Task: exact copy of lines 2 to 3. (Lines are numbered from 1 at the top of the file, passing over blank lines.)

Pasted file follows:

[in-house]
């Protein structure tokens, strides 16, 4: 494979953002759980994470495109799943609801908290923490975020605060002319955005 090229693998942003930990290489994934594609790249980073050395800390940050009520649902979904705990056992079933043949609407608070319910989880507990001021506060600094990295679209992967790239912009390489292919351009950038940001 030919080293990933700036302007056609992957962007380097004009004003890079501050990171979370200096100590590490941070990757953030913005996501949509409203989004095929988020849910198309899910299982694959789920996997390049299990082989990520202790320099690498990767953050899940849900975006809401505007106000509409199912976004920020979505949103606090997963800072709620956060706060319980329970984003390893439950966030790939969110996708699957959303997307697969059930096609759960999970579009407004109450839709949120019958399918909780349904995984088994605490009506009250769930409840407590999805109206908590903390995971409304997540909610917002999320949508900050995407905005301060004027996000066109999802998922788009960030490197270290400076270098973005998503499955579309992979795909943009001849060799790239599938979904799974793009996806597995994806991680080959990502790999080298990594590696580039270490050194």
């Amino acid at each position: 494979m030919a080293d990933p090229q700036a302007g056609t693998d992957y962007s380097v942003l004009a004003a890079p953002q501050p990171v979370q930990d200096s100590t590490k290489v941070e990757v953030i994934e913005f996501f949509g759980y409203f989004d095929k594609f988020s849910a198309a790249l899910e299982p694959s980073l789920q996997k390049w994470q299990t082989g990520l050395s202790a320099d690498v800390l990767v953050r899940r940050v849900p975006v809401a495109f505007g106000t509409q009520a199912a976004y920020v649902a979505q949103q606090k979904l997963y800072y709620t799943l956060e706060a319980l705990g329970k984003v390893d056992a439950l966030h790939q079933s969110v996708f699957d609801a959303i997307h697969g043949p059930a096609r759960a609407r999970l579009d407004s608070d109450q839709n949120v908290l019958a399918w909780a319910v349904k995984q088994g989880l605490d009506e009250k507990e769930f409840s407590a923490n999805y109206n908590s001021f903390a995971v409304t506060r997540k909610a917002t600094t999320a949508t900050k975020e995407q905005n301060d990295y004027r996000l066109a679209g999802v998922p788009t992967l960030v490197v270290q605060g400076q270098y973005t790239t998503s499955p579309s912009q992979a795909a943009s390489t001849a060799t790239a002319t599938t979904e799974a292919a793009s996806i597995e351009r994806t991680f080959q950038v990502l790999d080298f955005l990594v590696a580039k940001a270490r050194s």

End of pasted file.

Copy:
């Protein structure tokens, strides 16, 4: 494979953002759980994470495109799943609801908290923490975020605060002319955005 090229693998942003930990290489994934594609790249980073050395800390940050009520649902979904705990056992079933043949609407608070319910989880507990001021506060600094990295679209992967790239912009390489292919351009950038940001 030919080293990933700036302007056609992957962007380097004009004003890079501050990171979370200096100590590490941070990757953030913005996501949509409203989004095929988020849910198309899910299982694959789920996997390049299990082989990520202790320099690498990767953050899940849900975006809401505007106000509409199912976004920020979505949103606090997963800072709620956060706060319980329970984003390893439950966030790939969110996708699957959303997307697969059930096609759960999970579009407004109450839709949120019958399918909780349904995984088994605490009506009250769930409840407590999805109206908590903390995971409304997540909610917002999320949508900050995407905005301060004027996000066109999802998922788009960030490197270290400076270098973005998503499955579309992979795909943009001849060799790239599938979904799974793009996806597995994806991680080959990502790999080298990594590696580039270490050194």
């Amino acid at each position: 494979m030919a080293d990933p090229q700036a302007g056609t693998d992957y962007s380097v942003l004009a004003a890079p953002q501050p990171v979370q930990d200096s100590t590490k290489v941070e990757v953030i994934e913005f996501f949509g759980y409203f989004d095929k594609f988020s849910a198309a790249l899910e299982p694959s980073l789920q996997k390049w994470q299990t082989g990520l050395s202790a320099d690498v800390l990767v953050r899940r940050v849900p975006v809401a495109f505007g106000t509409q009520a199912a976004y920020v649902a979505q949103q606090k979904l997963y800072y709620t799943l956060e706060a319980l705990g329970k984003v390893d056992a439950l966030h790939q079933s969110v996708f699957d609801a959303i997307h697969g043949p059930a096609r759960a609407r999970l579009d407004s608070d109450q839709n949120v908290l019958a399918w909780a319910v349904k995984q088994g989880l605490d009506e009250k507990e769930f409840s407590a923490n999805y109206n908590s001021f903390a995971v409304t506060r997540k909610a917002t600094t999320a949508t900050k975020e995407q905005n301060d990295y004027r996000l066109a679209g999802v998922p788009t992967l960030v490197v270290q605060g400076q270098y973005t790239t998503s499955p579309s912009q992979a795909a943009s390489t001849a060799t790239a002319t599938t979904e799974a292919a793009s996806i597995e351009r994806t991680f080959q950038v990502l790999d080298f955005l990594v590696a580039k940001a270490r050194s």